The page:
Relative Savings

Ever thrifty, but especially so during these recent recession years, my wife and I have paid attention to a variety of TV shows, classes, and web sites offering advice for reducing utility and grocery bills.  You’ve seen them–they promise to give you secret tips to cut yours bills in half, or some such thing.

However, we quickly became fairly jaded on any such concept after finding, time and again, that the amazing savings, the rock bottom level of spending that these clever tips and skills could offer, this budget boon due to paring away frivolity to a bare bones lifestyle and/or one devoted to cutting corners…still resulted in expenses that exceeded what we were already spending. 

Honestly, some of the items we ran across made claims such as, “With our revolutionary approach to budgeting and bills, we can cut your grocery costs all the way down to a mere, skeletal $1000 a month!”  I don’t think I’m revealing anything terribly personal by confessing that the Huston family spends significantly less than that on our monthly groceries as it is.  The big, scary question here, of course, is, if there’s a market for telling people how to get their grocery bills down to $1000 a month, how much are they spending now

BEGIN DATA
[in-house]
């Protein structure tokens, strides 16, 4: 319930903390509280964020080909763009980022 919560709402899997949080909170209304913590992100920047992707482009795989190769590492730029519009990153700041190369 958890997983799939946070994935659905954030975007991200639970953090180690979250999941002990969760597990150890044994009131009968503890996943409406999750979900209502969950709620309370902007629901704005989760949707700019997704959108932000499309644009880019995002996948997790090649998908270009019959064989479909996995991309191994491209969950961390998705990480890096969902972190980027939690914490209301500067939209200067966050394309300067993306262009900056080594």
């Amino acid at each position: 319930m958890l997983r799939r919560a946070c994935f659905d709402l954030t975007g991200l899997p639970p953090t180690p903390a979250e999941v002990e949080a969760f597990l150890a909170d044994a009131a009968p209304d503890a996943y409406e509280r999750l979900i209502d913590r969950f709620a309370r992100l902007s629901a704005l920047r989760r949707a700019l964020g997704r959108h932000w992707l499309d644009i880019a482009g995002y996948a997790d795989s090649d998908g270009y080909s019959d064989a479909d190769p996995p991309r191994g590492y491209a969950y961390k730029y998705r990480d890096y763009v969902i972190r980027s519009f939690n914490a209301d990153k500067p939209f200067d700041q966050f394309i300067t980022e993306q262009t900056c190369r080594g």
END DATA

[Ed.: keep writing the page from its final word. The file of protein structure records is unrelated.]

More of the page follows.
But what this implies about our society’s idea of thrift, and what constitutes cutting back in our eyes, is far scarier still.  I’m reminded of the old Simpsons episode where Homer abuses his company’s medical insurance so he can get some hair restoring tonic.  When his boss, Mr. Burns, finds out about how Homer had bilked him, Burns cries out in frustration, “Blast his hide to Hades!  And I was going to buy that ivory back scratcher!” 

Alas, the recession: fewer ivory back scratchers for America.

3 comments on “Relative Savings

  1. Yeah, I’m a big fan of those tips like stop eating out three times a week, limit yourself to one Starbuck’s per day, stop paying for premium cable channels etc. Umm, yeah. Like I was doing any of that.

  2. I’m half Scotts and half Jewish; 100% cheap. My wife and I love those articles “100 ways to save money”. However, they never seem to reach the true apex of frugality: washing and reusing ziplock bags.

  3. Ditto. There are people who can use the “advice” to reduce their monthly furniture purchases?? For me, the frightening thing about reducing the budget for America’s ivory back scratchers isn’t that it will be long and difficult for the nation as a whole, but that cuts will imposed on everyone without regard to starting level, with the expectation of the back scratcher crowd that if they can cut their spending in half, so can those who are already getting by with cardboard in their shoes or for whom a $1,000 grocery bill is for four months rather than one.

Leave a Reply

Fill in your details below or click an icon to log in: Logo

You are commenting using your account. Log Out /  Change )

Twitter picture

You are commenting using your Twitter account. Log Out /  Change )

Facebook photo

You are commenting using your Facebook account. Log Out /  Change )

Connecting to %s